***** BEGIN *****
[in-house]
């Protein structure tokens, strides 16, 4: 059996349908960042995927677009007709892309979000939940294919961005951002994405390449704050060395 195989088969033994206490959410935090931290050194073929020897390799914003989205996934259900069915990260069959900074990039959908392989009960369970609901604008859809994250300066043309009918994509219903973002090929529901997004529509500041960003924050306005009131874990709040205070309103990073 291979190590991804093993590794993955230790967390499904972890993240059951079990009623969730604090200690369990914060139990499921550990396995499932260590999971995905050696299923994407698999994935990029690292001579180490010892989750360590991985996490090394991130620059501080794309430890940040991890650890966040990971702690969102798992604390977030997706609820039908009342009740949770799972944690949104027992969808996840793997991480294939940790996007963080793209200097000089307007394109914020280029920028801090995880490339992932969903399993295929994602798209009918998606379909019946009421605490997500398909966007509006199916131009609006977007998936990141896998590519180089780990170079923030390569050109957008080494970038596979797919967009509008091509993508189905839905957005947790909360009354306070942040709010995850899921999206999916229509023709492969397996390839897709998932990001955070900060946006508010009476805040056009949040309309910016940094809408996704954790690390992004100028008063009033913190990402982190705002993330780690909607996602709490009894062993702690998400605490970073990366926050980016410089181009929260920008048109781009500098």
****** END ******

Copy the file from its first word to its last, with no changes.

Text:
[in-house]
């Protein structure tokens, strides 16, 4: 059996349908960042995927677009007709892309979000939940294919961005951002994405390449704050060395 195989088969033994206490959410935090931290050194073929020897390799914003989205996934259900069915990260069959900074990039959908392989009960369970609901604008859809994250300066043309009918994509219903973002090929529901997004529509500041960003924050306005009131874990709040205070309103990073 291979190590991804093993590794993955230790967390499904972890993240059951079990009623969730604090200690369990914060139990499921550990396995499932260590999971995905050696299923994407698999994935990029690292001579180490010892989750360590991985996490090394991130620059501080794309430890940040991890650890966040990971702690969102798992604390977030997706609820039908009342009740949770799972944690949104027992969808996840793997991480294939940790996007963080793209200097000089307007394109914020280029920028801090995880490339992932969903399993295929994602798209009918998606379909019946009421605490997500398909966007509006199916131009609006977007998936990141896998590519180089780990170079923030390569050109957008080494970038596979797919967009509008091509993508189905839905957005947790909360009354306070942040709010995850899921999206999916229509023709492969397996390839897709998932990001955070900060946006508010009476805040056009949040309309910016940094809408996704954790690390992004100028008063009033913190990402982190705002993330780690909607996602709490009894062993702690998400605490970073990366926050980016410089181009929260920008048109781009500098």